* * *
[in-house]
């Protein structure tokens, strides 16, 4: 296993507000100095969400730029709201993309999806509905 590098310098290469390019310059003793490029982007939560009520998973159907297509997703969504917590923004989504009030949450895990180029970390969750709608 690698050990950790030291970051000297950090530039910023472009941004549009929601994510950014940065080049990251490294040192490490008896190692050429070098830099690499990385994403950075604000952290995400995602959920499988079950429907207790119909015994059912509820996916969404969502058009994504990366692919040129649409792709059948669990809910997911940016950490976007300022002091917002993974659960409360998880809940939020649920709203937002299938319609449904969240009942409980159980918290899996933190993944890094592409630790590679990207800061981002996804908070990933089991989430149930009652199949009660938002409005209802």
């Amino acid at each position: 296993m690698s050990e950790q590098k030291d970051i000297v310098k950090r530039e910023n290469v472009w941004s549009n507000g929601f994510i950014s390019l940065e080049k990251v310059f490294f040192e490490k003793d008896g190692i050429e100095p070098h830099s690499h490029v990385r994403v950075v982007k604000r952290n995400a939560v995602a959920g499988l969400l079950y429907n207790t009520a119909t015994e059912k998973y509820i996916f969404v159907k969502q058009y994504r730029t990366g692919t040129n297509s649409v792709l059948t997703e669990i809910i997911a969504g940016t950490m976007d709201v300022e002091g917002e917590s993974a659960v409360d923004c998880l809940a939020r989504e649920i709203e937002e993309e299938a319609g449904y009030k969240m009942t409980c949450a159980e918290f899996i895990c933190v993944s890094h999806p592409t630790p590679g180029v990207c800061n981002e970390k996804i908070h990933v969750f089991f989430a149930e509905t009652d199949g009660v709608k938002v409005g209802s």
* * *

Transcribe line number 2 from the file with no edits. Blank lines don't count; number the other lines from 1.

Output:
């Protein structure tokens, strides 16, 4: 296993507000100095969400730029709201993309999806509905 590098310098290469390019310059003793490029982007939560009520998973159907297509997703969504917590923004989504009030949450895990180029970390969750709608 690698050990950790030291970051000297950090530039910023472009941004549009929601994510950014940065080049990251490294040192490490008896190692050429070098830099690499990385994403950075604000952290995400995602959920499988079950429907207790119909015994059912509820996916969404969502058009994504990366692919040129649409792709059948669990809910997911940016950490976007300022002091917002993974659960409360998880809940939020649920709203937002299938319609449904969240009942409980159980918290899996933190993944890094592409630790590679990207800061981002996804908070990933089991989430149930009652199949009660938002409005209802």